Cell and gene therapy: a victim of its own success
Words by Danny Buckland
Landmark science has provided ample opportunity for new transformative therapies, but concern is mounting about how the market can sustain the huge number of products being developed in some areas. So what might the future hold?
Stampedes start with a murmur then gather an irresistible pace, and cell therapy is rapidly becoming the pharmaceutical industry’s runaway success, as well as a beacon of hope for the treatment of cancers and rare diseases.
Ground-breaking discoveries in 2006 revealed that stem cells could be reprogrammed genetically, and fired-up research teams got to work. They created a range of therapies – treating diseases from multiple sclerosis to macular degeneration – and also worked out how to re-engineer T cells to target and fight cancers to create a revolutionary landscape for immunotherapy.
The surge of cell and gene therapy (CGT) is impressive; more than 800 cell therapy products are in development for the blood cancer market alone, and more than 500 CAR-T clinical trials are running in this space. But this success is ringing alarm bells on how approval, reimbursement and commercial models will be impacted.
A report from GlobalData warned that the blood cancer market could not sustain an oversaturated cell therapy pipeline. “Cell therapies have seen some strong successes in the oncology market, with Gilead’s Yescarta and Novartis’ Kymriah paving the way for other developers to build upon the success of their chimeric antigen receptor T cells (CAR-T) cells,” states Sakis Paliouras, Managing Oncology and Haematology Analyst, GlobalData.
Success has brought about an abundance of products in development
“However, this success has brought about an abundance of products in development,” he continues. “Oncology is unlike other therapy areas such as cardiology or immunology, where the commercialisation of a large number of products with similar attributes is the norm. If all of the in-development drugs for blood cancer got the go-ahead from the FDA, competition would be much too fierce.”
GlobalData forecasts that the market for cell therapies in oncology will reach $37bn globally by 2028. The challenge is to create a platform for transformative science; easy in sentiment but much harder in practice, particularly with the manufacturing processes needed to take complex and personalised chemistry through to a medicine that can be stable enough to deliver.
The ‘Horizon: Cell and Gene Therapy’ report, compiled by the life science design, engineering, construction and consulting firm CRB, highlights concern among leading manufacturers around how they can navigate the regulatory environment, design new production lines, pivot to small batch delivery – sometimes for just one patient – finance new lines and secure a skilled workforce.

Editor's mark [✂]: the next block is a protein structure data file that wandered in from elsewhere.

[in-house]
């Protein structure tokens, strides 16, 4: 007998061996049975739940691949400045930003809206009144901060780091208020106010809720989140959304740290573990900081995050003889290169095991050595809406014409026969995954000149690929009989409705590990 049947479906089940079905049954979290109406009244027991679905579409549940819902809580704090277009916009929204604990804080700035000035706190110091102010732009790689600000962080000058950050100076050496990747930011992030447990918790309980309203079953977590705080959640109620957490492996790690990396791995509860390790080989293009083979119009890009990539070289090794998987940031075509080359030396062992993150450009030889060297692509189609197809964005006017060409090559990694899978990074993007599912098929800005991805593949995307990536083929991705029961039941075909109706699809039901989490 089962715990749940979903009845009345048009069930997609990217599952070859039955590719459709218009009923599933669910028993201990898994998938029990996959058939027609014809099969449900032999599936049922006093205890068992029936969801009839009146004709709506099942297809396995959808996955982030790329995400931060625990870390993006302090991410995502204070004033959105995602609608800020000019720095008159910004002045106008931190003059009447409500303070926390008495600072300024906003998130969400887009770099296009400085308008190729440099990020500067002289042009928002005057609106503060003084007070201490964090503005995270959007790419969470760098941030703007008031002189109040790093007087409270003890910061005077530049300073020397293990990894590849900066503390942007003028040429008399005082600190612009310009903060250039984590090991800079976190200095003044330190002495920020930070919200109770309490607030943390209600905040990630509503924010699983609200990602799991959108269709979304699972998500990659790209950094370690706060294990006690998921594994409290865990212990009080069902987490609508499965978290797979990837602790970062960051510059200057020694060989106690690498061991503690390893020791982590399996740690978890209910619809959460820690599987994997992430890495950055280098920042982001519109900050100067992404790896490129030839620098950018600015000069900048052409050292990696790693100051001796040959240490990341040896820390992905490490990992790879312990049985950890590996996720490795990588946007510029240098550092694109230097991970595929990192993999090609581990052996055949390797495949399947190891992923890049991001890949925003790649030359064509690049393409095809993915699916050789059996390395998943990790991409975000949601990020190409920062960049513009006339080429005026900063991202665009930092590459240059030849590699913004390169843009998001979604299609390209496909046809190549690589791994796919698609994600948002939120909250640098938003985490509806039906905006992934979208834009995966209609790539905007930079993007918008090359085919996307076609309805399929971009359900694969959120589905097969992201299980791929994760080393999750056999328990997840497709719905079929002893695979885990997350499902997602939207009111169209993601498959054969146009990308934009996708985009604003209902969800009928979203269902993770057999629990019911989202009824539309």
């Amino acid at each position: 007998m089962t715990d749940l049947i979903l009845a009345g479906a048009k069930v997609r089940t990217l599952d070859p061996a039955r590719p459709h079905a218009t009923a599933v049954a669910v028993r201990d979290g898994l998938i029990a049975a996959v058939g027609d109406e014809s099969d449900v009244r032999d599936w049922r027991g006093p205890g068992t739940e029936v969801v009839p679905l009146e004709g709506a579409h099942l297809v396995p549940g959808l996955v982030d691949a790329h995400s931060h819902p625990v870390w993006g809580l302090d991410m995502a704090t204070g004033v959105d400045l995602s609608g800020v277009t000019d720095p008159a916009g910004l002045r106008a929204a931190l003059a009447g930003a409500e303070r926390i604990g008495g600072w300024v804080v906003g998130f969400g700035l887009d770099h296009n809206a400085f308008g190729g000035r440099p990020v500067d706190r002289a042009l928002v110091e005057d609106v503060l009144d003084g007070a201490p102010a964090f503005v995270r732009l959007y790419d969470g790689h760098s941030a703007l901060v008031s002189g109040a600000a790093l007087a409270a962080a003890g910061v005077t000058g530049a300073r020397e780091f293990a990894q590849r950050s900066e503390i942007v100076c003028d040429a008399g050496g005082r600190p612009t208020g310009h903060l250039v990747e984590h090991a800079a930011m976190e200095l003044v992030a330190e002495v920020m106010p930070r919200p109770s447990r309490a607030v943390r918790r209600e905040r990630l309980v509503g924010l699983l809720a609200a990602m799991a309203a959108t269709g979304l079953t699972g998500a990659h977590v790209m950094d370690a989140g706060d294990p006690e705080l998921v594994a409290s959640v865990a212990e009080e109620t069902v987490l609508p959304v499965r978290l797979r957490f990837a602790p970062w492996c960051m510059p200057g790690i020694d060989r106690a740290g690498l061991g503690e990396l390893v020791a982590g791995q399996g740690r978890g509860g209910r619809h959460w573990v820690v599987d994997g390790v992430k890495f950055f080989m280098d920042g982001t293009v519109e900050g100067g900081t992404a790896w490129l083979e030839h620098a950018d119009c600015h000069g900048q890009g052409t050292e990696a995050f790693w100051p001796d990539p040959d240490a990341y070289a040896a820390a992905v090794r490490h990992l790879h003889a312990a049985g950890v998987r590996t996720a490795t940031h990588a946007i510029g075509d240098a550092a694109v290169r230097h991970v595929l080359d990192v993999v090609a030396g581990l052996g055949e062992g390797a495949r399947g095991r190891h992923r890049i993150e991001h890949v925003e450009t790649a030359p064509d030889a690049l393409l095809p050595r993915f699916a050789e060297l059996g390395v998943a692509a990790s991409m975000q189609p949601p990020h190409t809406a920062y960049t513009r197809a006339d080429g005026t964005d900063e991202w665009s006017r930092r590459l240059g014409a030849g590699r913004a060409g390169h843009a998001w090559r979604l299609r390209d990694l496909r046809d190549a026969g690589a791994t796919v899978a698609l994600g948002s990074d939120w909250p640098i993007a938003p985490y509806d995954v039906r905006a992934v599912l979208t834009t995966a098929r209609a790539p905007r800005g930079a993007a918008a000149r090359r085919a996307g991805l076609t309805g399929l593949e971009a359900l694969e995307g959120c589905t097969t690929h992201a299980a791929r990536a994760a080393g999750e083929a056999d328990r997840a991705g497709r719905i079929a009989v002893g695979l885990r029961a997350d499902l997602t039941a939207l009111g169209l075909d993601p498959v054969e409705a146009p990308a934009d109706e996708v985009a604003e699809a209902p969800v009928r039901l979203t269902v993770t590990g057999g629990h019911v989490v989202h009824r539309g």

A critical choke point will be cost as CGTs are expensive to research, develop and produce and the returns, as they often apply to small patient populations, are limited. “High costs make CGTs economically unviable and inaccessible to patients. Government and insurers are expected to pay for these therapies, and, in the value-based model, manufacturers share the burden,” explains Surbhi Gupta, Senior Industry Analyst, Healthcare and Life Sciences, Frost & Sullivan. “However, as a growing number of CGTs are expected to enter the market, the financial burden will increase on the government and payers, and it will become increasingly difficult for manufacturers to demonstrate value and achieve financial viability.”
Significant investment is still raining down on the market with big players swooping for start-ups and small-to-medium-sized biotechs who are trail-blazing technology, but Gupta detects a “weaker investor sentiment” this year.
Cream of the crop
Funding issues will become increasingly evident as projects are paused or pulled because their similarity to other products limits revenue potential, according to Paliouras, who adds: “It is likely that moving forward investors will choose to only fund the absolute cream of the crop of cell therapies, rather than taking a larger number of bets with predictable or me-too approaches.” Patient groups are hoping that the promise of transformative treatments, and in some cases cures, does not get clogged up in the rush to market.
A dominance of blood cancers in CGT is expected because the current main treatment option is chemotherapy, says Sarah McDonald, Deputy Director of Research, Blood Cancer UK – the charity that has invested more than £500 million in blood cancer research.
I wouldn’t say cell therapy is a victim of its own success, but it depends on which metrics we are looking at
“In the majority of cases, you can’t take it out or zap it with radiotherapy so the only progress for patients is new treatments and we are now in a zone where there is more and better science and therefore more treatments,” she says. “But it is important to recognise that blood cancer is not just one disease. It is a category of its own with many sub-types.”
The blood cancer market will be watched with acute interest as its pipeline passes through Phase 3 trials and regulators refine approvals and reimbursement protocols that will dictate which products get to market.
Is it boom then bust? “I wouldn’t say cell therapy is a victim of its own success, but it depends on which metrics we are looking at,” Paliouras observes. “If you look at it from a patient perspective, patients have already benefitted and will continue to benefit from amazing drugs that have offered new options in hard-to-treat cancers with many patients going all the way to being cured. If you look at it from a market perspective, or investor funds perspective, then yes, early cell therapy success has led to a mini-frenzy of R&D activity that has no other option than to settle down over time as the market cannot sustain it.”
This article features in GOLD 24 – read the full issue here.